According to this method, doing 20% of the tasks is enough to achieve 80% of the results. The trick is to discern which exactly are those tasks and “sift the wheat from the chaff”. Naturally, this principle isn’t flawless – the ratios may vary 90/10, 70/30, 97/3, etc.
The Pareto Principle is a time management method that helps you focus on the key issues by keeping to your agenda and avoid beating around the bush.
6. A minute or two
The last and simplest technique is David Allen’s 2-minute rule. It’s great for work and everyday tasks. According to this principle, if an action takes no more than 2 minutes to complete, it should be done immediately. If you put it off, it may become a huge burden in the future. This method is the easiest to implement of all, yet it provides the best results in no time.
Besides, it increases the level of satisfaction. Accomplishing several tasks in a day, even small ones, is rewarding and reinforces rounding out consecutive ones.
Moreover, here are two practical guidelines worth following:
- Don’t wait for a larger chunk of free time – postponing everything is usually not the best idea; during holidays we want to rest, and sometimes unannounced situations appear,
- Plan only 60% of the time – we often overestimate our capabilities; when planning a task list the priorities, try to foresee unannounced events, and cross out time eaters.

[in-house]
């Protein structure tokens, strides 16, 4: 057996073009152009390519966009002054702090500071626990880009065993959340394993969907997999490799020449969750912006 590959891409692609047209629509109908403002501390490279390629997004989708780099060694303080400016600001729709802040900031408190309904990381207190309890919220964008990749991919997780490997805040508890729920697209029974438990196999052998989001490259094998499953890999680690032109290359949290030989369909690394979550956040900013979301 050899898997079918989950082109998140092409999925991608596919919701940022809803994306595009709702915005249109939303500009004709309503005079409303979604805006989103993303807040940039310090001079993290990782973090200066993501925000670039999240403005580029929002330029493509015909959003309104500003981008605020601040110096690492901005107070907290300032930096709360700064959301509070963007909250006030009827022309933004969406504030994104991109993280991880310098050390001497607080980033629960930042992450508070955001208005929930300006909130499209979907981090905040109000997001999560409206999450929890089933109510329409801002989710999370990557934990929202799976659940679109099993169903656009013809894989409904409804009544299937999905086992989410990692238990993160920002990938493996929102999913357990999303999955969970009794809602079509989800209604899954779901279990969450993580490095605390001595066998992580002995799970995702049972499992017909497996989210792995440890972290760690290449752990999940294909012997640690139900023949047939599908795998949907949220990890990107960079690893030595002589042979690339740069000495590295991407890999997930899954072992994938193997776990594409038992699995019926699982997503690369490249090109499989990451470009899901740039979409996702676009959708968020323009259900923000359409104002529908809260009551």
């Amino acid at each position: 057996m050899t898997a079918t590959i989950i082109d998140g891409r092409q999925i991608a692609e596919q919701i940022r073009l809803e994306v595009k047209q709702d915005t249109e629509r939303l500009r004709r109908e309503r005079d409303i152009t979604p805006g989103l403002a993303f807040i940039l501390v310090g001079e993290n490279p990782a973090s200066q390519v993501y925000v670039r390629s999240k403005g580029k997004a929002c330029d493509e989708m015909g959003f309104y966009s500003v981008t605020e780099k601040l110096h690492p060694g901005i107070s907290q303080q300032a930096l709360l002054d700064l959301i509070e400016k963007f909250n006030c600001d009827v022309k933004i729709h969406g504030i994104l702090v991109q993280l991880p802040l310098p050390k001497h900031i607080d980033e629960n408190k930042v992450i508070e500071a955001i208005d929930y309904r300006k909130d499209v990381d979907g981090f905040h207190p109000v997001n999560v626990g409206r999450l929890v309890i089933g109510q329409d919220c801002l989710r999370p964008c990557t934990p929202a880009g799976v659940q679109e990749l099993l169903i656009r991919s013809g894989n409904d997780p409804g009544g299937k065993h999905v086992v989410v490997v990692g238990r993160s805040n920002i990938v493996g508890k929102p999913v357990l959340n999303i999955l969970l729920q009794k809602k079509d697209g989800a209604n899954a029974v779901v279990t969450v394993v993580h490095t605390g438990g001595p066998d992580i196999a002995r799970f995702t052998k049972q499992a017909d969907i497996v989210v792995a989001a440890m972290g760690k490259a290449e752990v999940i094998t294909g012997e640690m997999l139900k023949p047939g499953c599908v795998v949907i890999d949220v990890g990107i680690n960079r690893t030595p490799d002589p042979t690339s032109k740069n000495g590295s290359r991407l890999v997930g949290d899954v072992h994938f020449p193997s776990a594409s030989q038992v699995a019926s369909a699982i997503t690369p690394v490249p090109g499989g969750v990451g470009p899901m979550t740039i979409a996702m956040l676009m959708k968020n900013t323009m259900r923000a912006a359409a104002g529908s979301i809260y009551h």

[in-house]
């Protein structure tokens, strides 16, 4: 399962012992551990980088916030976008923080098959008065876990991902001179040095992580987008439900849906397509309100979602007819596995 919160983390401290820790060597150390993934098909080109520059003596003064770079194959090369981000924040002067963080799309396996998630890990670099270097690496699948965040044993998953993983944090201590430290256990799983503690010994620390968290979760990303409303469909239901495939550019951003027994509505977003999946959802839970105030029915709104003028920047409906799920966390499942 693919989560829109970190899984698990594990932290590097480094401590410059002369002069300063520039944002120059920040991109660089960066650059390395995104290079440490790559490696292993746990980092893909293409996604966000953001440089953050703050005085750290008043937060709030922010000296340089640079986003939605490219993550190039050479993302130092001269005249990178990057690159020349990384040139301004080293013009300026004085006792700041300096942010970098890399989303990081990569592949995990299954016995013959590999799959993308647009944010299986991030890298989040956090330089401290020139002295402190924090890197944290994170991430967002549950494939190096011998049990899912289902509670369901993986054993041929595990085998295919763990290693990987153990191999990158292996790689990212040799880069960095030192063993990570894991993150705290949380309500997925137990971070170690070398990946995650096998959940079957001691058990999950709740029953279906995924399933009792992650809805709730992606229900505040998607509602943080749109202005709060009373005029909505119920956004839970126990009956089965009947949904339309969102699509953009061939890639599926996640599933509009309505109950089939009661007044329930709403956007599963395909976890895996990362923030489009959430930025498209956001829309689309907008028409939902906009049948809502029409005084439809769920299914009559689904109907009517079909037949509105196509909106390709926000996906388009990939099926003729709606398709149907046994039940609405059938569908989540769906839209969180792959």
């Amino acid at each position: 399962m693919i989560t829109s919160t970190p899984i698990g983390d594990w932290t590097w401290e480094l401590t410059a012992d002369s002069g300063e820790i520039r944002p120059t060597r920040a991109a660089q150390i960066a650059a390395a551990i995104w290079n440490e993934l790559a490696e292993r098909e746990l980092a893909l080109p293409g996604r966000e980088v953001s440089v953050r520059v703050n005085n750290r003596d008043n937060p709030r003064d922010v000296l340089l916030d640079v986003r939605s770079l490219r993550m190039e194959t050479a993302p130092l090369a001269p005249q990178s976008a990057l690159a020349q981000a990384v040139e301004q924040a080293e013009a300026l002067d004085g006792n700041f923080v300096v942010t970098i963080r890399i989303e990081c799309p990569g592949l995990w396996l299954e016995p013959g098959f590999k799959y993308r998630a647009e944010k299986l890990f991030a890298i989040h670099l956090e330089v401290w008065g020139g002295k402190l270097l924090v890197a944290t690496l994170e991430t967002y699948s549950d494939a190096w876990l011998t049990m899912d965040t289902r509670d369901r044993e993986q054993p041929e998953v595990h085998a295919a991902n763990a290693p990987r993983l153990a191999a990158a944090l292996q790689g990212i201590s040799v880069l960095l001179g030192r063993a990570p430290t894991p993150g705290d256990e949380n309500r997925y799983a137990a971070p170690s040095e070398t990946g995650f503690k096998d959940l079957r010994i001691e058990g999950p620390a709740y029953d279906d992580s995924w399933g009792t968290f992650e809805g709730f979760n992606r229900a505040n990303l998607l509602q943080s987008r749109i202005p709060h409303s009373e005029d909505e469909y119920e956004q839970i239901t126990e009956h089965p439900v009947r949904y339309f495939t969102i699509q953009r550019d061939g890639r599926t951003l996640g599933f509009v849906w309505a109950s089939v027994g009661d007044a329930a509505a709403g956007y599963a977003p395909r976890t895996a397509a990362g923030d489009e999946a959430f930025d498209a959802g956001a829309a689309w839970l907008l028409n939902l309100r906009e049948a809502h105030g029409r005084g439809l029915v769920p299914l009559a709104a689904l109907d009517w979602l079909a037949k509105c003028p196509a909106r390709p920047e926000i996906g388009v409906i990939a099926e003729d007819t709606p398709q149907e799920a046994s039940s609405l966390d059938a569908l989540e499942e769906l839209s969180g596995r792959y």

Benefit from work and task management tools
Besides using time management techniques, it’s also a good idea to take advantage of all the work management tools created to optimize our everyday processes.
It’s a free Google tool for creating, sharing, and editing files (text files, worksheets, presentations, forms), both offline and online. It works on your phone, tablet, or computer. What’s more, the tool is compatible with Word files – so you don’t have to buy software – and is integrated with Google Drive (15 GB).
The free version of Microsoft Office is a follow-up of a powerful online management tool that allows you to create, save and share documents, spreadsheets, presentations, and notebooks. Office Online includes Word Online, Excel Online, PowerPoint Online, OneNote Online, OneDrive (15 GB), Outlook.com mailbox, calendar, and contacts.
Dropbox is a secure system for sharing and storing files, backing up, and syncing files between computers. It allows you to upload, view and download data both through a regular browser and through a dedicated application installed on your computer.
The simple Android app – CollorNote allows you to quickly and easily edit notes, reminders, emails, messages, shopping, and task lists. This app allows you to organize your notes by color, lock passwords, and create backups.
Time management apps
In the hustle and bustle of modern life, it can be incredibly tough to stay on top of everything you need to complete. An effective time tracking app will not only help you take greater control of your day but will also make your team more productive and improve its accountability.
And what are your ways to manage time successfully? Do you know any other interesting tips, rules, or applications on time management? Feel free to view and share comments.